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Mistake #1: Buying Because You "Should"

Buying a home because you've hit some magic age in which you're supposed to be grown up and responsible, or because it's the "American Dream," is just a bad idea.

You should buy a home when you're ready, and not before. If your career requires frequent moves, for instance, homeownership may be a poor investment. It just costs too much to sell a home and buy a new one, over and over.

If you're not…

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First-Time Home Buyers Guide to buying a home with student loans on your credit report

Buying Your First Home: Dealing With Student Loans

It's different to be a first-time home buyer as compared to an experienced one.

First-time home buyers often skew younger then the general home-buying population which means less work experience, lower income levels, and usually, less money saved for down payment.

It also can mean higher levels of federal student loans and debt.

Concerns about student loan obligations are among the reasons why first-time home buyers account for a smaller percentage of the housing market as compared to recent years.

According to a study by American Student Assistance, 55% of student loan holders said their debt is causing them to put off homeownership.

And, despite the historically low levels…

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Mortgage Interest Deduction: How Your House Pays You Back

Buying a home delivers emotional satisfaction as well as a proven method of wealth-building. The mortgage interest deduction is another appealing benefit for prospective buyers.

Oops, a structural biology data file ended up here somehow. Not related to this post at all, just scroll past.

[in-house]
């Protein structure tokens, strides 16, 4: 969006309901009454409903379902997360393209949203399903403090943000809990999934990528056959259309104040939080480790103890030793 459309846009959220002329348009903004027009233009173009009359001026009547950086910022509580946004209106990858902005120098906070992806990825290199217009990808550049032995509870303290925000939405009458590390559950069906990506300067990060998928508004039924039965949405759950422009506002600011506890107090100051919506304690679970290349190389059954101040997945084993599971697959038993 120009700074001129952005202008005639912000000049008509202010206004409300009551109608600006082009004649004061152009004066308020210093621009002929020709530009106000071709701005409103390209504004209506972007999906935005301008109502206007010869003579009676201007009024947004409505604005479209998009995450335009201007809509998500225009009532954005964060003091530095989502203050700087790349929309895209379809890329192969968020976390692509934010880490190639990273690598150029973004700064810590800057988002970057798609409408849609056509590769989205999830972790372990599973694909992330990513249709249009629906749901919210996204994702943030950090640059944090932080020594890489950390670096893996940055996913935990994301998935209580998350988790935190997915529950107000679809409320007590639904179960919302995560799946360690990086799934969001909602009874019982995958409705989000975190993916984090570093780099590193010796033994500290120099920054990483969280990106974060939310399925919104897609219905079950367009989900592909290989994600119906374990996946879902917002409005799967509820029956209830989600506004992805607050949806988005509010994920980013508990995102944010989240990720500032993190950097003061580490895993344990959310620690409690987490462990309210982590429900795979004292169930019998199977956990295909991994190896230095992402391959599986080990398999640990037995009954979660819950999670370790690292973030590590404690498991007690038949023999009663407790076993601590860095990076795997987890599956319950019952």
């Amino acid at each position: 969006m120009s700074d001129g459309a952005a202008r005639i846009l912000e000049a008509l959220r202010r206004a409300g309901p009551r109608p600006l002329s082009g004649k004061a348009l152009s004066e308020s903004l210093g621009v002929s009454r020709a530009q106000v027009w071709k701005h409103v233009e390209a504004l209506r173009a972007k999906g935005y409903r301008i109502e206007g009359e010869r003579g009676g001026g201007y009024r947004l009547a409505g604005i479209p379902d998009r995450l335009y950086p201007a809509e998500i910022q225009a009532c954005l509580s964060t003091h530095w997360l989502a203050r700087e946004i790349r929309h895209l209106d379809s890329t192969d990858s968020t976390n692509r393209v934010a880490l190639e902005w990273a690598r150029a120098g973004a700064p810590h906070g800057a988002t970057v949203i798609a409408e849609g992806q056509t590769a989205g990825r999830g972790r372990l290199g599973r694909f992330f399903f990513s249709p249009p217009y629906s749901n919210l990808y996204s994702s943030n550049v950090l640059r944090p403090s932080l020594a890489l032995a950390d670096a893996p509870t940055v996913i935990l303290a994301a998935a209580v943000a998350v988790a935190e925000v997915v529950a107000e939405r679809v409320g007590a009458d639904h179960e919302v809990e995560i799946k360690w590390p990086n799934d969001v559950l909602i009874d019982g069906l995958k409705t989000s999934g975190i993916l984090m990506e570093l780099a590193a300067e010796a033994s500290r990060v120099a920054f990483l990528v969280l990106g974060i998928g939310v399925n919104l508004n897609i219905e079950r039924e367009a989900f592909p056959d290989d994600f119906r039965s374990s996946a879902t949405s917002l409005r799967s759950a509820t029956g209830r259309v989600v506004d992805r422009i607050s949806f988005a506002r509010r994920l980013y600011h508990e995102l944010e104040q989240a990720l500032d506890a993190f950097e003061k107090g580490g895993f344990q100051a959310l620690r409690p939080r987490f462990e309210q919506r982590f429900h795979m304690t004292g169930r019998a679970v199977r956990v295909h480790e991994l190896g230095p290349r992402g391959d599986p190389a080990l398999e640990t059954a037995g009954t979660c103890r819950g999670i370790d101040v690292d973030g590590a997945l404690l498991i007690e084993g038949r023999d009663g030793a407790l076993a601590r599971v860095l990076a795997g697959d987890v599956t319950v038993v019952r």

Real estate agents and home builders tout this tax deduction as an incentive to buy a home. They like to claim that it increases the homeownership rate and helps people transform from renters to homeowners.

The mortgage interest tax deduction was introduced in 1913. It has survived numerous tax reforms because of the incentive the tax provides for renters to buy homes.

Housing industry advocates have consistently lobbied to protect the deduction because it helps make buying a home easier. That increases the…

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Selling your home? Here are five tips you should know, including knowing comps and your home's market value.

Nobody decides to sell a home overnight. Getting the best price for your home, with the least amount of stress, takes time and planning. Here are the five steps you should follow as you prepare to put your home on the market.

1. Learn your home’s market value

Most homeowners have a relatively good idea of their home’s value. They get fliers in the mail, look at nearby homes for sale online, or even go to open houses. Maybe they recently refinanced and saw an appraisal.